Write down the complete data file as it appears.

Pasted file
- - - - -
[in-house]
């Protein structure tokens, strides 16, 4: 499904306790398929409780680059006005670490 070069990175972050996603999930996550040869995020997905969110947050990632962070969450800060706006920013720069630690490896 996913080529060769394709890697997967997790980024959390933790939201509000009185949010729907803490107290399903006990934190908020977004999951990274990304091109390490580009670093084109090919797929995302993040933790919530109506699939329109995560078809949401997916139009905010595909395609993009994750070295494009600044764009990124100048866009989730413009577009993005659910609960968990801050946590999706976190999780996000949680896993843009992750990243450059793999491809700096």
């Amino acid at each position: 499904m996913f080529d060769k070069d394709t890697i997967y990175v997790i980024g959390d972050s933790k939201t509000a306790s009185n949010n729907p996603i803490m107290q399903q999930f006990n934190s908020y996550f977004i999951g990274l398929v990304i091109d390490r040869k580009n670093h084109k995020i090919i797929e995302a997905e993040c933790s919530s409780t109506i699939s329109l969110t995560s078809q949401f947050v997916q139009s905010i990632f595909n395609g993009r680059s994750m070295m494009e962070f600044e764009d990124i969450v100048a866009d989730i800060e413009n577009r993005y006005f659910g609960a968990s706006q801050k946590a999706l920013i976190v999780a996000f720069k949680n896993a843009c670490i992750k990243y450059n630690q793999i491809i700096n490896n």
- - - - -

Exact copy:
[in-house]
């Protein structure tokens, strides 16, 4: 499904306790398929409780680059006005670490 070069990175972050996603999930996550040869995020997905969110947050990632962070969450800060706006920013720069630690490896 996913080529060769394709890697997967997790980024959390933790939201509000009185949010729907803490107290399903006990934190908020977004999951990274990304091109390490580009670093084109090919797929995302993040933790919530109506699939329109995560078809949401997916139009905010595909395609993009994750070295494009600044764009990124100048866009989730413009577009993005659910609960968990801050946590999706976190999780996000949680896993843009992750990243450059793999491809700096």
């Amino acid at each position: 499904m996913f080529d060769k070069d394709t890697i997967y990175v997790i980024g959390d972050s933790k939201t509000a306790s009185n949010n729907p996603i803490m107290q399903q999930f006990n934190s908020y996550f977004i999951g990274l398929v990304i091109d390490r040869k580009n670093h084109k995020i090919i797929e995302a997905e993040c933790s919530s409780t109506i699939s329109l969110t995560s078809q949401f947050v997916q139009s905010i990632f595909n395609g993009r680059s994750m070295m494009e962070f600044e764009d990124i969450v100048a866009d989730i800060e413009n577009r993005y006005f659910g609960a968990s706006q801050k946590a999706l920013i976190v999780a996000f720069k949680n896993a843009c670490i992750k990243y450059n630690q793999i491809i700096n490896n």